Let’s consider making churches more easily reproducible.
There are three costs involved in church planting. Each of which can be overcome by starting “simple churches” or “house churches” as some call them.
The Education Factor
The first cost is the expense associated with a seminary or even a Bible college education. Tuition costs are one thing but the time away from other options generates heavy human costs and a high threshold to ministry.
As a Bible college graduate I spent the years I might have spent learning to make money going to a school that didn’t teach much about that. It worked out fine for me, but most of my classmates dropped out of pastoral ministry within a couple of years. They were crippled by the lack of a skillset capable of adequate care for their families. In effect they gave some of the best years of their lives, and a whole lot of money, just so I could glean an education and do whatever I’ve done in ministry. You might call the entire process a “tax.”
Another cost associated with seminaries and Bible colleges is removal of a potential leader from their home church.
For a while, we ran an in-house ministries institute because our seminary students lost touch with our church, even though the school was within driving distance of their homes and church. To our dismay, we soon discovered we caused the same effect. The homework load we put on them, plus their jobs, removed them from active ministry, where they would have gained hands-on experience. We eventually dropped the ministries institute for a more aggressive approach to training through disciplemaking. This problem was especially apparent with our 30-something pastoral candidates. They had full-time jobs, and families, plus schooling which left ministry sidelined.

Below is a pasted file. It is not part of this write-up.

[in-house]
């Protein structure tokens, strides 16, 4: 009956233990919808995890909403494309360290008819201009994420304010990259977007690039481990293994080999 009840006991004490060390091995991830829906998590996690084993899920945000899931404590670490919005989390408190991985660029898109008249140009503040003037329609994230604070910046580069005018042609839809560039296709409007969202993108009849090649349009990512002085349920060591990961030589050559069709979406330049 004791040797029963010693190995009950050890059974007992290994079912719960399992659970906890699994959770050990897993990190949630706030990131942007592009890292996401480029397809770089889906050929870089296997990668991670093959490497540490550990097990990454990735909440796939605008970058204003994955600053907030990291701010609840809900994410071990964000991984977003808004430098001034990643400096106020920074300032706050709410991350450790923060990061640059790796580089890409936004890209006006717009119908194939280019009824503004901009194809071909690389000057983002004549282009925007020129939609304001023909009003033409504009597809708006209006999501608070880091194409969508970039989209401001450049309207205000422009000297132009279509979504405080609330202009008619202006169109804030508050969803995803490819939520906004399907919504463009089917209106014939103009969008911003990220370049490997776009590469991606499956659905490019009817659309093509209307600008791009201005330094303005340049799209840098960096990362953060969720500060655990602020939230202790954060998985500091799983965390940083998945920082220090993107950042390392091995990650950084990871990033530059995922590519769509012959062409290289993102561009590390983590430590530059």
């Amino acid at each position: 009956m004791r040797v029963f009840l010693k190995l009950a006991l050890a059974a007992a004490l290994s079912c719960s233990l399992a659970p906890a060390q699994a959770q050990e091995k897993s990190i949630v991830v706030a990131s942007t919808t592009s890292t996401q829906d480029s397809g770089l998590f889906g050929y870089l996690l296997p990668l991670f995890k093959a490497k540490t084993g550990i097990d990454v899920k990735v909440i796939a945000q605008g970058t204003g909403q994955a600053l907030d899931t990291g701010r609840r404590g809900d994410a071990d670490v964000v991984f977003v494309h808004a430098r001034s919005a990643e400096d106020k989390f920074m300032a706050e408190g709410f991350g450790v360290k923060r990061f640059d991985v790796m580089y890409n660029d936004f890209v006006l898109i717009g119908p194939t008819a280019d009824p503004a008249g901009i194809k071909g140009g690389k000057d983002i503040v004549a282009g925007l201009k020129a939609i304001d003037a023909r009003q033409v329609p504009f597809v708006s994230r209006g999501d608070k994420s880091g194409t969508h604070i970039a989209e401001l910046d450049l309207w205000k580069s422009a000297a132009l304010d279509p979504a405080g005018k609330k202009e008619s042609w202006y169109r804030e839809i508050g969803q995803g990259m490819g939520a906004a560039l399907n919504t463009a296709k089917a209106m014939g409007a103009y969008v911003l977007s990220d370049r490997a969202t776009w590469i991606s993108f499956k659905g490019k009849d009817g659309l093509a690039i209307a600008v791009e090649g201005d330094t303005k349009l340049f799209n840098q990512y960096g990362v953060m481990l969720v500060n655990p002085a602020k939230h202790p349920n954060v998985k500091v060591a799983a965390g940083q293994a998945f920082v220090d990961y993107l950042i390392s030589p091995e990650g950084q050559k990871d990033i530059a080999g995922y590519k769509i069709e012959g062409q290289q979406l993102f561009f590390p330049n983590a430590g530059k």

Buildings Can Be A Problem
A second obstacle is that of a building. Unless you plant a church where the suburbs meet the countryside, obtaining enough land for a mega-church is a near impossibility. We have seen churches get land in distressed neighborhoods just as nearby properties were gentrifying but that is a rarity. Wherever you go, land is increasingly expensive and zoning laws tend to tilt against church planting.
In Hawaii, we planted churches, quite handily, in public schools for three decades. But a recent lawsuit raised the rents on the schools and left school principals fearful of renting to churches. A door is closing! We need somewhere else to plant churches.
The third cost is that of a full-time pastor. It now requires a congregation numbering around 160 people to provide for a full-time pastor. Decades ago, when I planted a church in Southern California, 100 people would generally support a full-time pastor.
The real tragedy is that most pastors are underpaid. A bivocational pastor can live a far better life than many of his peers. Considering that half the churches in America number under a 100 people. Money continues to cause people (boards as well as pastors) to lose sleep. Hugh Halter and others have demonstrated that we can overcome this problem by planting with freelance/bivocational pastors.
A Possible Solution
Simple churches, or house churches, or whatever you call them address these three costs. Leadership development happens through disciplemaking in a parent church. Buildings are always available. And, members share the pastoral load rendering a salary a smaller issue.
I’m not a house-church guy but I can see writing on the wall. It that tells me that simple churches need to play a larger role in our future.
What do you think? I’d love to see your comments, below…